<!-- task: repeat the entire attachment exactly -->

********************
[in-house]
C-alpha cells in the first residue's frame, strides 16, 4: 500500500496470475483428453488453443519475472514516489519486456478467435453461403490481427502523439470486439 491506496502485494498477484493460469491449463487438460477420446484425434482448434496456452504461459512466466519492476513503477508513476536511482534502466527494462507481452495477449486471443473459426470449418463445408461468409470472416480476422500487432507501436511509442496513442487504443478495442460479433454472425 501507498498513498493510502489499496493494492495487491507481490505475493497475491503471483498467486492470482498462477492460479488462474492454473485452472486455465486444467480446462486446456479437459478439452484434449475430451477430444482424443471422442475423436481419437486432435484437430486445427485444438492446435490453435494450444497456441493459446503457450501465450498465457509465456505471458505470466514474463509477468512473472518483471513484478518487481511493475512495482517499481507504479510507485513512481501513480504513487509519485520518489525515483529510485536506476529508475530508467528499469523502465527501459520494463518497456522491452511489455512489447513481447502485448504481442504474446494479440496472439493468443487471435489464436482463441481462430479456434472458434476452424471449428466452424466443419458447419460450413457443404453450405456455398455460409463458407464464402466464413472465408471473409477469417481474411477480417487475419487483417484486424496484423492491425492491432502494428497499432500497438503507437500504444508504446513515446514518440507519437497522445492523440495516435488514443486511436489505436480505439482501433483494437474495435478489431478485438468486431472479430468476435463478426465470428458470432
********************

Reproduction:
[in-house]
C-alpha cells in the first residue's frame, strides 16, 4: 500500500496470475483428453488453443519475472514516489519486456478467435453461403490481427502523439470486439 491506496502485494498477484493460469491449463487438460477420446484425434482448434496456452504461459512466466519492476513503477508513476536511482534502466527494462507481452495477449486471443473459426470449418463445408461468409470472416480476422500487432507501436511509442496513442487504443478495442460479433454472425 501507498498513498493510502489499496493494492495487491507481490505475493497475491503471483498467486492470482498462477492460479488462474492454473485452472486455465486444467480446462486446456479437459478439452484434449475430451477430444482424443471422442475423436481419437486432435484437430486445427485444438492446435490453435494450444497456441493459446503457450501465450498465457509465456505471458505470466514474463509477468512473472518483471513484478518487481511493475512495482517499481507504479510507485513512481501513480504513487509519485520518489525515483529510485536506476529508475530508467528499469523502465527501459520494463518497456522491452511489455512489447513481447502485448504481442504474446494479440496472439493468443487471435489464436482463441481462430479456434472458434476452424471449428466452424466443419458447419460450413457443404453450405456455398455460409463458407464464402466464413472465408471473409477469417481474411477480417487475419487483417484486424496484423492491425492491432502494428497499432500497438503507437500504444508504446513515446514518440507519437497522445492523440495516435488514443486511436489505436480505439482501433483494437474495435478489431478485438468486431472479430468476435463478426465470428458470432